But it increases the production of ‘insulin-like growth factors’ in cattle and these are not destroyed

High levels of IGF-I in humans are associated with a greater risk of cancer

Hormones often have more than one function

The antiprecautionary principle

The Antiprecautionary Principle

No measures may be taken against any activity unless

it can be proven to be harmful to human health or the

environment. The responsibility for establishing this

lies with the public.

The precautionary principle

UK 2008 White Paper on Nuclear Power

During the course of our consultation in July 2007, a separate

report identified that leukaemia rates were higher in children

and young people living near nuclear facilities141. However,

it concluded that there was no clear explanation for this and

that further research is needed before firm conclusions can be

drawn from the report. A report was also published by the

German Federal Office for Radiation Protection on a study into

childhood cancers in the vicinity of nuclear power stations in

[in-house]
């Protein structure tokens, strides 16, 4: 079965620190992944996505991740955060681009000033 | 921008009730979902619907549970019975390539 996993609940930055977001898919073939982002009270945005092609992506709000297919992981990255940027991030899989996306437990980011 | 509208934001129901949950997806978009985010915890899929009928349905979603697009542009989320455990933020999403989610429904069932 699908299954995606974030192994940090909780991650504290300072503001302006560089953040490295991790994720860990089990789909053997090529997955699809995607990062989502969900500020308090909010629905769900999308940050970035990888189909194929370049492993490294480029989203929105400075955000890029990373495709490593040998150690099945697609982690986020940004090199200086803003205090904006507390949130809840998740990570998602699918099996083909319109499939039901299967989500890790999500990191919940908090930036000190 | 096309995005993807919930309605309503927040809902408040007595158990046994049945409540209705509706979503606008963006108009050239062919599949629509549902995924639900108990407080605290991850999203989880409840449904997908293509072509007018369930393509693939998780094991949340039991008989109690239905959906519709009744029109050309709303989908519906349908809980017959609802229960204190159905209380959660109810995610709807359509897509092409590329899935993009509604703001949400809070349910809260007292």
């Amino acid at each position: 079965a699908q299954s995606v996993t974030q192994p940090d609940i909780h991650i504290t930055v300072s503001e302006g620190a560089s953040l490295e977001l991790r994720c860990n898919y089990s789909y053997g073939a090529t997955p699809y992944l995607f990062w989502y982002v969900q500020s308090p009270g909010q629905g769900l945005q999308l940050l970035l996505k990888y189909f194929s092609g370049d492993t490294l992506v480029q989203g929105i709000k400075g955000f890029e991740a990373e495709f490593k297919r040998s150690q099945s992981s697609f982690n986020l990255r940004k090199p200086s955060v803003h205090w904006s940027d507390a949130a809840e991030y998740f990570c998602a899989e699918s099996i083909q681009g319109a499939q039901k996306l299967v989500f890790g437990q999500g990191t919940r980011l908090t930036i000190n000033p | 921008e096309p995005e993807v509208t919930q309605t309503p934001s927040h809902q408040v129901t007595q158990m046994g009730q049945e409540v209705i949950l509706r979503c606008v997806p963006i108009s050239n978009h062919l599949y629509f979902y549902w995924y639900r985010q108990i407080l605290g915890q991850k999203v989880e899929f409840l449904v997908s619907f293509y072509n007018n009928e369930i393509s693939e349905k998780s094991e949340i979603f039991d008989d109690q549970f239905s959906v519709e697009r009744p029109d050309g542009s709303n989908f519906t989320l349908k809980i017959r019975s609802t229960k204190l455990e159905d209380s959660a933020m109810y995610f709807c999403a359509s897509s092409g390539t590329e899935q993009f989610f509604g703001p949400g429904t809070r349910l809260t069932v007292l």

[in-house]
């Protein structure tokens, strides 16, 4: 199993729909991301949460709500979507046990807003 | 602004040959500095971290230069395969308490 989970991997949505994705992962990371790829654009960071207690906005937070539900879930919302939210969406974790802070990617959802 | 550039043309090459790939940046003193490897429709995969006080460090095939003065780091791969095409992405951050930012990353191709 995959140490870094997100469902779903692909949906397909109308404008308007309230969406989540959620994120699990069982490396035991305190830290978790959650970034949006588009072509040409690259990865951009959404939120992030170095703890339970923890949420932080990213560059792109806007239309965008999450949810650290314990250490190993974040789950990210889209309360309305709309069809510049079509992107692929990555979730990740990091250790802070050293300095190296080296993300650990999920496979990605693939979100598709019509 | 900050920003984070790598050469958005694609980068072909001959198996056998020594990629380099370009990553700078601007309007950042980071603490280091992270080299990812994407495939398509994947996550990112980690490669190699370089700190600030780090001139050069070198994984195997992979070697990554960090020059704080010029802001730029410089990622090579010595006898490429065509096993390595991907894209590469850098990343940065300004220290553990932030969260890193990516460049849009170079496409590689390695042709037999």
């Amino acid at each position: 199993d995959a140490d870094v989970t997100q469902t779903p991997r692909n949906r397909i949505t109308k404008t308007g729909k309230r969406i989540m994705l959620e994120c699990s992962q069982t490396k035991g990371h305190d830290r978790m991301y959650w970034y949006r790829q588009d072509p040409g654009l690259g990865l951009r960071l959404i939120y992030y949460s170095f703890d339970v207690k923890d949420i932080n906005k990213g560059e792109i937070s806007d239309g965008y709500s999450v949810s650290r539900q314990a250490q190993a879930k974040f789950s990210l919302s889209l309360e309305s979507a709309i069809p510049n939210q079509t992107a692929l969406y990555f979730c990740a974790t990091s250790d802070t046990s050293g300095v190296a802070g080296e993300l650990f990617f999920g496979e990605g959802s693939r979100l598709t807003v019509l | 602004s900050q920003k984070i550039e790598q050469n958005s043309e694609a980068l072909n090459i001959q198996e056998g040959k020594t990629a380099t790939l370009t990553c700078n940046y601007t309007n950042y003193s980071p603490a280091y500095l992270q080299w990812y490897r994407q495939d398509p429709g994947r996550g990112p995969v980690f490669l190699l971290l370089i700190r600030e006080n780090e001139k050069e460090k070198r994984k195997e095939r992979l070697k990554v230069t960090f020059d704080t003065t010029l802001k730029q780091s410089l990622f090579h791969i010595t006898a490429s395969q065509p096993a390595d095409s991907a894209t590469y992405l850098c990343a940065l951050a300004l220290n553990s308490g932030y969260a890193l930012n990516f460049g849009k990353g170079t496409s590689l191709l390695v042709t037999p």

Germany142. The report concluded that whilst in Germany it

believes that there is a correlation between the distance of the

child’s home from the nearest nuclear power station and the

risk of developing leukaemia, it did not follow that ionising

radiation emitted by German nuclear power stations was the

cause. Childhood cancer is also related to socio-economic

factors and this does not seem to have been taken into account

in the German study. The study also covers a relatively small

sample in comparison to COMARE’s 11th report which contains

32,000 cases.

The precautionary principle

What COMARE’s 11th Report actually says: